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British travellers visited Greece in increasing numbers after its formation as an independent state in 1832 and many of them published accounts of their wanderings. The conclusive evidence of early-Victorian travellers attested to the lack of infrastructure and domestic comfort, civil rights and free institutions. The tracing of discursive consistency in British travellers’ opinions on Greece, of recurring arguments, assumptions and associations, constitutes one of the aims of this article. It is also argued that comments on the modern Greeks should be examined in the context of a wider public debate, which involved general and universally applicable notions of “national progress”.
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Aberdeen Papers—British Library, Manuscript Collections, London.
Foreign Office, Greece—Public Record Office, Kew.
Lyons Papers—West Sussex Record Office, Chichester.
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Hansard’s Parliamentary Debates, 3rd series.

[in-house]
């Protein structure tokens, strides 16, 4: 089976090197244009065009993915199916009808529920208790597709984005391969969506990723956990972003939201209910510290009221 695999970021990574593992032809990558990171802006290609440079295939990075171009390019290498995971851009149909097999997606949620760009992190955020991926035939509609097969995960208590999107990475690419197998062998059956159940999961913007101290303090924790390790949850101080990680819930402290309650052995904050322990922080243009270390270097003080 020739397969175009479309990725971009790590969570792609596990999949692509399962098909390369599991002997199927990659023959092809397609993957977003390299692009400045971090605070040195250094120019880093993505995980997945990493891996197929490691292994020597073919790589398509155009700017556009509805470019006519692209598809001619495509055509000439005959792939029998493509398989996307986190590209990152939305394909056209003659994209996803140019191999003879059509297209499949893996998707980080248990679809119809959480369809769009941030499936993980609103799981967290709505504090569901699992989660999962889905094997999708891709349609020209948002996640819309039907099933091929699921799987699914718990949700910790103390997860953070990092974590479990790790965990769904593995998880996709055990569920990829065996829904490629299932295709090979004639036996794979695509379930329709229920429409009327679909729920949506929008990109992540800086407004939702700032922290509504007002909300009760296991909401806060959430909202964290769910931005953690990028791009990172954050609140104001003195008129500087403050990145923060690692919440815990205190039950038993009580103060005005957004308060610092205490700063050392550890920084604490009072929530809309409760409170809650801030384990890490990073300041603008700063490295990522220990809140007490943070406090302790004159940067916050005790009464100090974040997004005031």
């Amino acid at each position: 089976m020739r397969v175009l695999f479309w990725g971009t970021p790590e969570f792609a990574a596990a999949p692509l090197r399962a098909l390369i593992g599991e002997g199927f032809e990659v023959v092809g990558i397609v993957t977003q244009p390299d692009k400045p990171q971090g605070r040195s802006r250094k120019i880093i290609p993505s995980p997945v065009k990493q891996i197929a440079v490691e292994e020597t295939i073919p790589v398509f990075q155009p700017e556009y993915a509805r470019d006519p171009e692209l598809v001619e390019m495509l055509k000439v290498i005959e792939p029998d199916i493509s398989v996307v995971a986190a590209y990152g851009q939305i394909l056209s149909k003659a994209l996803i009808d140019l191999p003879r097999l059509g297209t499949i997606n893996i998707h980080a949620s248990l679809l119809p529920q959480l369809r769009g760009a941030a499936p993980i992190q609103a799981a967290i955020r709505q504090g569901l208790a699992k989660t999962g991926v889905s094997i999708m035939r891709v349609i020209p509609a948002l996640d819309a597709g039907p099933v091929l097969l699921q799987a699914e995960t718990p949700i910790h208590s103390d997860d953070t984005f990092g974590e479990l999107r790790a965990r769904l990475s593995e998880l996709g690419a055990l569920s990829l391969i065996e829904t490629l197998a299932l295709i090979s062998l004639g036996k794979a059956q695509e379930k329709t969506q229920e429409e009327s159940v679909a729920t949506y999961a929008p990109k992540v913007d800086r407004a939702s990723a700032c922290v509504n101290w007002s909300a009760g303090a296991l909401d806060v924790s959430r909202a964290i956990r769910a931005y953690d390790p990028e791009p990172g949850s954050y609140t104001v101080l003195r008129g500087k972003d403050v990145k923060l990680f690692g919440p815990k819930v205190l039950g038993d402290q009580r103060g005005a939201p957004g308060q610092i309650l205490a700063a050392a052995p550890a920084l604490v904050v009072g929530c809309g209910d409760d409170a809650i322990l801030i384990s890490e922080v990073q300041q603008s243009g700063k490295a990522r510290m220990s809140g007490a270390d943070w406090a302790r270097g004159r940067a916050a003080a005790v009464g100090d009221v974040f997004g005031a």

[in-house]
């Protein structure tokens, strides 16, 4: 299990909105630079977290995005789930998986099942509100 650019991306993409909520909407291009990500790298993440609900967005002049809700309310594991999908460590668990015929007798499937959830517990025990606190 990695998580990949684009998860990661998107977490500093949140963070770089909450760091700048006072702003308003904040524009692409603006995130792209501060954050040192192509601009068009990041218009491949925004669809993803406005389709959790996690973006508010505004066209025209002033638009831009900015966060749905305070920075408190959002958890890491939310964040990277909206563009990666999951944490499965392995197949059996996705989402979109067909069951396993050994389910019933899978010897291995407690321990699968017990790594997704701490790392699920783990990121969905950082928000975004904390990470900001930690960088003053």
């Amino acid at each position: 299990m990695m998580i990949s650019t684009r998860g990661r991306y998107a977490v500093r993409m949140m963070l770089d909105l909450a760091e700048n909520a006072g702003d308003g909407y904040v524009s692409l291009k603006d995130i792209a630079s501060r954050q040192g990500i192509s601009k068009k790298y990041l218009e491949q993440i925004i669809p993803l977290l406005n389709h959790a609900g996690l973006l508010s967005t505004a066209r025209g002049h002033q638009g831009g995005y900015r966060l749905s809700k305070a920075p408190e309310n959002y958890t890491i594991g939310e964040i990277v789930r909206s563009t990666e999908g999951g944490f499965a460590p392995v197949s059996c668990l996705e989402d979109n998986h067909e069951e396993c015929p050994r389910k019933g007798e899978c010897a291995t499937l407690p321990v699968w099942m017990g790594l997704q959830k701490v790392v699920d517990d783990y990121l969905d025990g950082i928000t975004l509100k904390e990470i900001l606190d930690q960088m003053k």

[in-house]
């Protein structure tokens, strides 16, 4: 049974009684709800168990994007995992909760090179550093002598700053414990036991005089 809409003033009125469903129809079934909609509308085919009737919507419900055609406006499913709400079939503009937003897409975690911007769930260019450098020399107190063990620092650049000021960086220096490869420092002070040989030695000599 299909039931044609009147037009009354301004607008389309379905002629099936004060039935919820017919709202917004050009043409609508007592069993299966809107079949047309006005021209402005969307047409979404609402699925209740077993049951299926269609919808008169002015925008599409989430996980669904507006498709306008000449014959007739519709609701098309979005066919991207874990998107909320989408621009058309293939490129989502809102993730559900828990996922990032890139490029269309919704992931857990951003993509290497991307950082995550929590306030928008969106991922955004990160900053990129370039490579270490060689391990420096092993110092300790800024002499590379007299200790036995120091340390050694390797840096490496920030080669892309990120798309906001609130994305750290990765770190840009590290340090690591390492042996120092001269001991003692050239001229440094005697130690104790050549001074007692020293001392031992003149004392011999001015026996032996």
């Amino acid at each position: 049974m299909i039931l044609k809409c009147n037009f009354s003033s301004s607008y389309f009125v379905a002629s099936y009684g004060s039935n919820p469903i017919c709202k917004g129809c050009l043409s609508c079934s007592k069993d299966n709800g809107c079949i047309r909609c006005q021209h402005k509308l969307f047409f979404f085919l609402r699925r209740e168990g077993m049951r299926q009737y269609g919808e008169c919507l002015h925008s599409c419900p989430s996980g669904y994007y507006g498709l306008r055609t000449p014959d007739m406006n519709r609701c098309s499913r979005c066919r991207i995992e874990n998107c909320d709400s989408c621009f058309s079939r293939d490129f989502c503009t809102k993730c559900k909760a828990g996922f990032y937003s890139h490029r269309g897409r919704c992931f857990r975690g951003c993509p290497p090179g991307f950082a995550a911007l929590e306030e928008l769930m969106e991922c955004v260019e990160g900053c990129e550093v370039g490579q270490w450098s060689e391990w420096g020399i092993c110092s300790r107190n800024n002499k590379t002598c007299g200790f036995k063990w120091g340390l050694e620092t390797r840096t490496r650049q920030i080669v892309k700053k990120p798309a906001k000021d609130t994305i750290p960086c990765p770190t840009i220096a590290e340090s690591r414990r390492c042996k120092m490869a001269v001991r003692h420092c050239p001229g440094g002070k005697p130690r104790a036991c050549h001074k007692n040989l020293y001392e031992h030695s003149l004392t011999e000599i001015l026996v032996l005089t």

Angelomatis-Tsougarakis, H. (1990). The eve of the Greek revival. British travellers’ perceptions of early nineteenth-century Greece. London: Routledge.
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Borrer, D. (1845). A journey from Naples to Jerusalem by way of Athens, Egypt, and the Peninsula of Sinai. London: Madden.
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Millman, H. H. (1842). Journal of a tour in Greece (book review). Quarterly Review, 139, 129–157.
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Temple, Sir G. (1836). Travels in Greece and Turkey, being the second part of excursions in the Mediterranean. London: Saunders and Otley.
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Wilde, W. R. (1840). Narrative of a voyage to Madeirs, Teneriffe, and along the shores of the Mediterranean, including a visit to Algiers, Egypt, Palestine, Tyre, Rhodes, Telmessus, Cyprus, and Greece. Dublin: William Curry. 2 vols.
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- Civilized Observers in a Backward Land: British Travellers in Greece, 1832–1862